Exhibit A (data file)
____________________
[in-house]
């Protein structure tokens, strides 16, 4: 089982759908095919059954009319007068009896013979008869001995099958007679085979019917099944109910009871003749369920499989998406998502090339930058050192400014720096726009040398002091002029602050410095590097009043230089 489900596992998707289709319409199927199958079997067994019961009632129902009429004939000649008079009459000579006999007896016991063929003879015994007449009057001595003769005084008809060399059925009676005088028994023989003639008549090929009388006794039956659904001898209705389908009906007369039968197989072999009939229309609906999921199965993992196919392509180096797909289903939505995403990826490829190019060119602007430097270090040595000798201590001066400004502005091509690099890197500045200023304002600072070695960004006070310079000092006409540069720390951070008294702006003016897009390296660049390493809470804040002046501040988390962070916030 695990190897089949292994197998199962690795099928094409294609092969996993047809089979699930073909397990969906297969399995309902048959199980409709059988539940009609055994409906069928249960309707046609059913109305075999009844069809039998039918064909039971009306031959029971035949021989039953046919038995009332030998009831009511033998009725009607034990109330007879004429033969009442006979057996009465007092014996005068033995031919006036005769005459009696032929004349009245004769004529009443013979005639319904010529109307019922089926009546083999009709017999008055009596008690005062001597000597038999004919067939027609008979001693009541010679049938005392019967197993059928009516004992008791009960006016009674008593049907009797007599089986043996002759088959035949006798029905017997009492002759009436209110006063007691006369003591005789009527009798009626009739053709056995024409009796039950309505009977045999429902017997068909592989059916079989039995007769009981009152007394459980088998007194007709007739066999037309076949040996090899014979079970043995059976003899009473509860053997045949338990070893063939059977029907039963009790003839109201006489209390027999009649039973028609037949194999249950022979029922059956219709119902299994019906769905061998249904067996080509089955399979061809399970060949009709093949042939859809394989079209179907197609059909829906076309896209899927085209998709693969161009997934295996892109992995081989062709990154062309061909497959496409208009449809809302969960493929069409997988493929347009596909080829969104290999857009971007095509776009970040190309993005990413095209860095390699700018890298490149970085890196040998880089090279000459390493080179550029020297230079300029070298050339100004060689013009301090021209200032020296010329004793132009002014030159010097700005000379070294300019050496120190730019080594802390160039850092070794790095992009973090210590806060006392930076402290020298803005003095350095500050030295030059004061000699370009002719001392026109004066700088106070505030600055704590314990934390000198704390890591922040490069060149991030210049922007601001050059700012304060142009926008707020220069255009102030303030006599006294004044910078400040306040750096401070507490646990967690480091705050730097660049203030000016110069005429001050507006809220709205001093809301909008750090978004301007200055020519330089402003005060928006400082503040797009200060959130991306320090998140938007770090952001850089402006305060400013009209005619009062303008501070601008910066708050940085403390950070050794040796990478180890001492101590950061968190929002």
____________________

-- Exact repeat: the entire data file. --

[in-house]
């Protein structure tokens, strides 16, 4: 089982759908095919059954009319007068009896013979008869001995099958007679085979019917099944109910009871003749369920499989998406998502090339930058050192400014720096726009040398002091002029602050410095590097009043230089 489900596992998707289709319409199927199958079997067994019961009632129902009429004939000649008079009459000579006999007896016991063929003879015994007449009057001595003769005084008809060399059925009676005088028994023989003639008549090929009388006794039956659904001898209705389908009906007369039968197989072999009939229309609906999921199965993992196919392509180096797909289903939505995403990826490829190019060119602007430097270090040595000798201590001066400004502005091509690099890197500045200023304002600072070695960004006070310079000092006409540069720390951070008294702006003016897009390296660049390493809470804040002046501040988390962070916030 695990190897089949292994197998199962690795099928094409294609092969996993047809089979699930073909397990969906297969399995309902048959199980409709059988539940009609055994409906069928249960309707046609059913109305075999009844069809039998039918064909039971009306031959029971035949021989039953046919038995009332030998009831009511033998009725009607034990109330007879004429033969009442006979057996009465007092014996005068033995031919006036005769005459009696032929004349009245004769004529009443013979005639319904010529109307019922089926009546083999009709017999008055009596008690005062001597000597038999004919067939027609008979001693009541010679049938005392019967197993059928009516004992008791009960006016009674008593049907009797007599089986043996002759088959035949006798029905017997009492002759009436209110006063007691006369003591005789009527009798009626009739053709056995024409009796039950309505009977045999429902017997068909592989059916079989039995007769009981009152007394459980088998007194007709007739066999037309076949040996090899014979079970043995059976003899009473509860053997045949338990070893063939059977029907039963009790003839109201006489209390027999009649039973028609037949194999249950022979029922059956219709119902299994019906769905061998249904067996080509089955399979061809399970060949009709093949042939859809394989079209179907197609059909829906076309896209899927085209998709693969161009997934295996892109992995081989062709990154062309061909497959496409208009449809809302969960493929069409997988493929347009596909080829969104290999857009971007095509776009970040190309993005990413095209860095390699700018890298490149970085890196040998880089090279000459390493080179550029020297230079300029070298050339100004060689013009301090021209200032020296010329004793132009002014030159010097700005000379070294300019050496120190730019080594802390160039850092070794790095992009973090210590806060006392930076402290020298803005003095350095500050030295030059004061000699370009002719001392026109004066700088106070505030600055704590314990934390000198704390890591922040490069060149991030210049922007601001050059700012304060142009926008707020220069255009102030303030006599006294004044910078400040306040750096401070507490646990967690480091705050730097660049203030000016110069005429001050507006809220709205001093809301909008750090978004301007200055020519330089402003005060928006400082503040797009200060959130991306320090998140938007770090952001850089402006305060400013009209005619009062303008501070601008910066708050940085403390950070050794040796990478180890001492101590950061968190929002």